TOWARDS UNDERSTANDING VISUAL STYLES AS INVENTIONS WITHOUT EXPIRATION DATES: HOW THE VIEW OF ARCHITECTURAL HISTORY AS PERMANENT PRESENCE MIGHT CONTRIBUTE TO REFORMING EDUCATION OF ARCHITECTS AND DESIGNERS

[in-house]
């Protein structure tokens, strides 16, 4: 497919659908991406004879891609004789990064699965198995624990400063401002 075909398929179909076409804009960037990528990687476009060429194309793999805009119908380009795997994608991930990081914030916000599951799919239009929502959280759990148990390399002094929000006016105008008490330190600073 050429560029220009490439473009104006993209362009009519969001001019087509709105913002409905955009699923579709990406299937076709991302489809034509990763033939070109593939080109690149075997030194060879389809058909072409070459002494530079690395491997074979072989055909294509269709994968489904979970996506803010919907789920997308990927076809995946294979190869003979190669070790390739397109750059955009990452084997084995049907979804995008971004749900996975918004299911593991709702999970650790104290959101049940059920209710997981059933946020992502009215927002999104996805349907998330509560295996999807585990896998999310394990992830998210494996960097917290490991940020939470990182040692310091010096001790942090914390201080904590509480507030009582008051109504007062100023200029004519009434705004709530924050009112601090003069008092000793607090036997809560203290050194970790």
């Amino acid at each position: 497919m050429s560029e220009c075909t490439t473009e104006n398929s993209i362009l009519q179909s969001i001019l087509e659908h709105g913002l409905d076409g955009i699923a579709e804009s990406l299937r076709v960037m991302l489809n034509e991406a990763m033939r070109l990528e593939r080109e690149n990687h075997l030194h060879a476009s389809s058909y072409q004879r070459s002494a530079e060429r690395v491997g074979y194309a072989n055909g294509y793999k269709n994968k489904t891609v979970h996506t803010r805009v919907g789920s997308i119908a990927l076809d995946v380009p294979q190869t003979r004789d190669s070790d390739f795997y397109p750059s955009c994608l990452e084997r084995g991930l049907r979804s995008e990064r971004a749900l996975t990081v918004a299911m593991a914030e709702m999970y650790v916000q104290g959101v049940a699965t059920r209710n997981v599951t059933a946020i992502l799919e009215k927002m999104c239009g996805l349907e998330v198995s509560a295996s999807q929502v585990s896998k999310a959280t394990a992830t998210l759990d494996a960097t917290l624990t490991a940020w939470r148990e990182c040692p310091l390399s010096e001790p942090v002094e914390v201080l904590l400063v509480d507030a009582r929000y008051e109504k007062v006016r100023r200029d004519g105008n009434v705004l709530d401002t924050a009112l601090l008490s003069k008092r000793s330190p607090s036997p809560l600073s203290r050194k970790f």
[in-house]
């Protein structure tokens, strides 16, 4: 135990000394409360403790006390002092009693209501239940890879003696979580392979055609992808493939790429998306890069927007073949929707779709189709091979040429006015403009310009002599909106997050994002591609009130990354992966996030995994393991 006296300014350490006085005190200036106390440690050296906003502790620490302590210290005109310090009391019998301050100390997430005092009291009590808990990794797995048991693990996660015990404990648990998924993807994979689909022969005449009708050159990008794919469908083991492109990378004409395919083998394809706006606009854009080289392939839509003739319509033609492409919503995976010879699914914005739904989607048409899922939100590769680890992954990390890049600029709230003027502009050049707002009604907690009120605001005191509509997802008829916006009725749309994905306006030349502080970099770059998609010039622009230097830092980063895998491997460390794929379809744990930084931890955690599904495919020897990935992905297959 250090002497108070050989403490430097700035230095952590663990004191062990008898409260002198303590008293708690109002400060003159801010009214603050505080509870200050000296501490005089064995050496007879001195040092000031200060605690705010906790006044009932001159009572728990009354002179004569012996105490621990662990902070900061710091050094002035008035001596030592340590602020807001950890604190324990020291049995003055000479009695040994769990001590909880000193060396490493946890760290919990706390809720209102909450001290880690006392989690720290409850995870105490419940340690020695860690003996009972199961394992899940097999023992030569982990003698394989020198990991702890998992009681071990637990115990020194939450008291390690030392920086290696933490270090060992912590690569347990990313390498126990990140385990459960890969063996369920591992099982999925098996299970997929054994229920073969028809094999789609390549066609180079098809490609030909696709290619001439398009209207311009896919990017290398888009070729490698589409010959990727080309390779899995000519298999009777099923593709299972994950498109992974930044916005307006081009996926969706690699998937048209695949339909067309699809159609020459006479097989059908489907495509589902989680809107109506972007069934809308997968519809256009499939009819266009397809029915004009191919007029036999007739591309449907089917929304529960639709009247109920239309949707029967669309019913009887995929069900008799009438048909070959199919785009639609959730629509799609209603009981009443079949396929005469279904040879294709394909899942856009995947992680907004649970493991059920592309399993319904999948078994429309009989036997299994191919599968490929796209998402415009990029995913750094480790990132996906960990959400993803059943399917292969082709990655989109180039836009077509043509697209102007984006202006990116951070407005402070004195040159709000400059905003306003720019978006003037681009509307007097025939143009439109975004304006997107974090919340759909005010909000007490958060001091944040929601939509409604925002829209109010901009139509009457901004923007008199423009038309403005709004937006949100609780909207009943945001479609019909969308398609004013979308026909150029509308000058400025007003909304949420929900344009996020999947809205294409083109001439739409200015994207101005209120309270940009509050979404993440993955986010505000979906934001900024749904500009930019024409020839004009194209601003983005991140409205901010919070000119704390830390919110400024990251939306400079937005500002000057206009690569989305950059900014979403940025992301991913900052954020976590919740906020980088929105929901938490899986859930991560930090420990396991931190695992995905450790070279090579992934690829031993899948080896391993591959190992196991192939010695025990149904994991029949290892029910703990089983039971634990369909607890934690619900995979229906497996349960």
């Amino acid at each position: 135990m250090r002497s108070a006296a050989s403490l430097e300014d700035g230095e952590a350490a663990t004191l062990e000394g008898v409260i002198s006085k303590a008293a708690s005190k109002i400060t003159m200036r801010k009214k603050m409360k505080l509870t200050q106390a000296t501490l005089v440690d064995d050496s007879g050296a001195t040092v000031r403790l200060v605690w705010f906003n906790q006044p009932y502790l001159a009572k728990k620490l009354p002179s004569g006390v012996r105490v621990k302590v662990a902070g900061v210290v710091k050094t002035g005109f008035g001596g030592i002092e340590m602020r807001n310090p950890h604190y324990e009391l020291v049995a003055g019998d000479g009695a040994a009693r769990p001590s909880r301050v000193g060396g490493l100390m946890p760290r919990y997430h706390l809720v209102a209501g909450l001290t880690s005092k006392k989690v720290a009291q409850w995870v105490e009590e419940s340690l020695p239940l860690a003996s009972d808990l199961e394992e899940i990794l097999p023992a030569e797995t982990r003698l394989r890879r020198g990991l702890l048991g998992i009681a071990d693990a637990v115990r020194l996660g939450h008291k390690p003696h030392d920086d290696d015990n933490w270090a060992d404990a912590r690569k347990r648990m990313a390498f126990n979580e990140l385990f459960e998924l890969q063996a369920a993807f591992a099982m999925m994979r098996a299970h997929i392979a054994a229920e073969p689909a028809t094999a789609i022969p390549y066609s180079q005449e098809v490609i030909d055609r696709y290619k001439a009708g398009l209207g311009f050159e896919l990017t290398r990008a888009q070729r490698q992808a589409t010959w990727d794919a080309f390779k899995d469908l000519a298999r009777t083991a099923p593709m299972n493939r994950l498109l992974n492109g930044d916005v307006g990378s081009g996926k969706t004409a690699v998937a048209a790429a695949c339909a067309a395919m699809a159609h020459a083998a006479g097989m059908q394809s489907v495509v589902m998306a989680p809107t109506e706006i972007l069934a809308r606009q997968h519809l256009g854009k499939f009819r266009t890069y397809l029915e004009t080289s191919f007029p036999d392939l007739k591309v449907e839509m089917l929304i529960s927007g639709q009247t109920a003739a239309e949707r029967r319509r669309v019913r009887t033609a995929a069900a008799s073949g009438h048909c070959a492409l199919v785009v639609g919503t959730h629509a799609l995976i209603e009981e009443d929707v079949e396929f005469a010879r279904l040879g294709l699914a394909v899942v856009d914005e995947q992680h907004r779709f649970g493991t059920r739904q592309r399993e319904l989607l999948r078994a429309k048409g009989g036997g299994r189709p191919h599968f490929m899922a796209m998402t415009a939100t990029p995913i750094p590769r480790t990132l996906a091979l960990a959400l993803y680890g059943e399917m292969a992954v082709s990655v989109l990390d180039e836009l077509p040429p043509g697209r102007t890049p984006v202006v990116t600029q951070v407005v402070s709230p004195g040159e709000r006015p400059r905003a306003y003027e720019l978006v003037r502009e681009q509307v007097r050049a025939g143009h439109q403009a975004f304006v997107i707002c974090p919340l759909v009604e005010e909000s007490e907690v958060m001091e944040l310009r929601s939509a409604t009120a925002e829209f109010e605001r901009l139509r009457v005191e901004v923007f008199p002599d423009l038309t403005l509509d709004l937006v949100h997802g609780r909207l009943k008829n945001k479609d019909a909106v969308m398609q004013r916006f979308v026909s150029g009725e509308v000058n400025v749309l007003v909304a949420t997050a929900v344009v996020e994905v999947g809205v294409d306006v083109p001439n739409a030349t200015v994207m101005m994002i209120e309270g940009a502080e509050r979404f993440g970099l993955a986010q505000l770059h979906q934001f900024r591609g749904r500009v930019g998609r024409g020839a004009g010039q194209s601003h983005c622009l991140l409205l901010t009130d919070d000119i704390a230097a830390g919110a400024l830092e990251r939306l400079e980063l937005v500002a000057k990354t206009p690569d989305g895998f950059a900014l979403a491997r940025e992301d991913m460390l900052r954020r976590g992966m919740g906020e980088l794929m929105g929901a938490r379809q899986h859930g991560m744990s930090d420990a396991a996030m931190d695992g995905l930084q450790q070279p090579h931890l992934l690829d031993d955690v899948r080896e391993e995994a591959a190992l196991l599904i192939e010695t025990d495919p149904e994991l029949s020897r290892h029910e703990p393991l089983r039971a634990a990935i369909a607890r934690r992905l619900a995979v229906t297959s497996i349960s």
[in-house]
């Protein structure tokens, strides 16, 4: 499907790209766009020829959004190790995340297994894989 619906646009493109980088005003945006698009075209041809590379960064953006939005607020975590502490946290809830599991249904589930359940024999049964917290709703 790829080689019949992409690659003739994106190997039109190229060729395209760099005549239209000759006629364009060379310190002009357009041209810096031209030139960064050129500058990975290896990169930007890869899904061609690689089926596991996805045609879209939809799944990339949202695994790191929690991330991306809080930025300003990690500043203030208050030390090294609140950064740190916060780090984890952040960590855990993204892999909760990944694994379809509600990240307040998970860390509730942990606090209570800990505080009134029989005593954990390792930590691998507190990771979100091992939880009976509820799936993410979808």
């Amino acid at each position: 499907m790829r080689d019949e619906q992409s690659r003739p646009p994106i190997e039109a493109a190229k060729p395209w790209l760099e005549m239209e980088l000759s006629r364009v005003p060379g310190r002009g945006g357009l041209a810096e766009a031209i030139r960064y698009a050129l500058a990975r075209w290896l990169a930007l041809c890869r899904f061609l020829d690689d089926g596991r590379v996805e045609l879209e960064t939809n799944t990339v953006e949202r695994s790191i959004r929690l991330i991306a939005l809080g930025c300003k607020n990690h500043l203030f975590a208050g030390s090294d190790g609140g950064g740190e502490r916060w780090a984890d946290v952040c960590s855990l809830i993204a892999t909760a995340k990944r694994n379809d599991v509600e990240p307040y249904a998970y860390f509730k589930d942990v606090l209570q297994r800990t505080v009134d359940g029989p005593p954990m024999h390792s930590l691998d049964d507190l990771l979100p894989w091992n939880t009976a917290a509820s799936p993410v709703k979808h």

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The main thesis of the article is that there are good reasons for seeing the pre-modernist architectural and design idioms as still valid and feasible visual inventions, in contrast to the modernist view that has considered them as stone-dead expressions of past historical periods. The thesis is backed up by philosophical arguments developed by the late British philosopher Karl Popper. The present author concludes that there are no reasonable arguments for why the present schools of architecture and design should keep limiting the education of future architects and designers to the modernist visual idiom alone, as they have been doing since the 1950s.
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